292:XIX 'The earth descending or approaching the marsh' is, according to Kû Hsî, symbolical of the approach of superiors to the inferior people, and then the two predicates about the superior man are descriptive of him in that approach, the instruction being symbolised by Tui, and the supporting by Khwăn. The Khang-hsî editors, wishing to defend the explanation of lin by 'great,' in Appendix VI, which they ascribe to Confucius, say:--'Lin means "great." The earth above the waters of the marsh shows how full those waters are, rising to the level of the earth, and thus expressing the idea of greatness.' This representation is lame and impotent.

Kû Hsî says he does not understand what is said on line 2. The interpretation in my version is the ordinary one, but I am not satisfied with it. The Khang-hsî editors try to solve the difficulty; but I am not able to follow them.

The same editors compare the conclusion of paragraph 6 in the symbolism of hexagram 11. 'What is external' there, and 'what is internal here,' have, they say, the same reference,--the state, namely, of the whole kingdom, the expressions differing according to the different standpoints from which they are made. The view in the translation is that of Kû Hsî. It is difficult to hold the balance between them. The newer view, perhaps, is the preferable.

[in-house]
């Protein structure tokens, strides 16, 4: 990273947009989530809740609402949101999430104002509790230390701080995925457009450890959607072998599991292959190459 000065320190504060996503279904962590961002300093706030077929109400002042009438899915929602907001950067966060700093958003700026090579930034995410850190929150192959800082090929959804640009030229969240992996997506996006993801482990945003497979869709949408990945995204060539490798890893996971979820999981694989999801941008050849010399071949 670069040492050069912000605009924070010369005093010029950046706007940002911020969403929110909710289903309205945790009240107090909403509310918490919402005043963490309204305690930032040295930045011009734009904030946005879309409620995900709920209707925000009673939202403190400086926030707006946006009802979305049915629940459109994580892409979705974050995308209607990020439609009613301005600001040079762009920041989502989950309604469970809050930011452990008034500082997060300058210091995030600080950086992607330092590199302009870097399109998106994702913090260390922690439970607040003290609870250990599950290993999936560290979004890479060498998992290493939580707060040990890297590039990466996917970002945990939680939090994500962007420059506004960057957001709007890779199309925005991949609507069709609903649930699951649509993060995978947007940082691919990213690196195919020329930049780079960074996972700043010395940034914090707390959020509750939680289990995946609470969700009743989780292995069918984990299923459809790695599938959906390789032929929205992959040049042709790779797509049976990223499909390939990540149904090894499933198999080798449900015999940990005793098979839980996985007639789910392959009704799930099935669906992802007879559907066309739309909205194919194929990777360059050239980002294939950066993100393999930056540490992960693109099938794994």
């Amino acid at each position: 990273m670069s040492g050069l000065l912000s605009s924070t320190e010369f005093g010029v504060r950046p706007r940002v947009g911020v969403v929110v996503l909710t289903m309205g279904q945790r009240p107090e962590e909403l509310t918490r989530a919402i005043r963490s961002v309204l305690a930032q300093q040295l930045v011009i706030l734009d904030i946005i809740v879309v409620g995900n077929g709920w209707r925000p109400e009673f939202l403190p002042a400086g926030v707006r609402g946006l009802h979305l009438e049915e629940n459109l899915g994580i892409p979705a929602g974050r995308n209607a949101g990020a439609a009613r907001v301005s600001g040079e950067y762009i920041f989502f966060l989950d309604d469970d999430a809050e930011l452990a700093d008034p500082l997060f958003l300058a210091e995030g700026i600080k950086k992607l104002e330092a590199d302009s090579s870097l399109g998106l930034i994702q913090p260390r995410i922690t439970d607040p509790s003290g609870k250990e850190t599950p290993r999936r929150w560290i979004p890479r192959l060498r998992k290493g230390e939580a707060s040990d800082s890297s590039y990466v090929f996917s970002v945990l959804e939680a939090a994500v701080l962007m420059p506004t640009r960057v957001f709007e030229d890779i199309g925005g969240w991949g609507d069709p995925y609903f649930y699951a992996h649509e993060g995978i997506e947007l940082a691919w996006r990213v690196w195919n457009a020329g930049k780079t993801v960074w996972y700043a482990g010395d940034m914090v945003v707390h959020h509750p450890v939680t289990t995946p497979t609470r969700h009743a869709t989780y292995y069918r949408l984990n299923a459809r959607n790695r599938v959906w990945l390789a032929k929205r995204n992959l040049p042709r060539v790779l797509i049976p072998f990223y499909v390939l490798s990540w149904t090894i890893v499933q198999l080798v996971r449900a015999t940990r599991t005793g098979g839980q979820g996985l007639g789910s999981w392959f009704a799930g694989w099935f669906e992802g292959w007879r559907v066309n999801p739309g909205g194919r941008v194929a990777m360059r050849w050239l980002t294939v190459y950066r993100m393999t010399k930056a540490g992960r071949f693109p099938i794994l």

293:XX Wind moving above the earth has the widest sweep, and nothing escapes its influence; it penetrates everywhere. This symbolism is more appropriate to the subject in hand than that of many other hexagrams. Personal influence in a ruler effects much; but the ancient kings wished to add to that the power of published instructions, specially adapted to the character and circumstances of the people. Sun, representing the wind, is well adapted to denote this influence;--see the Analects, XII, xix.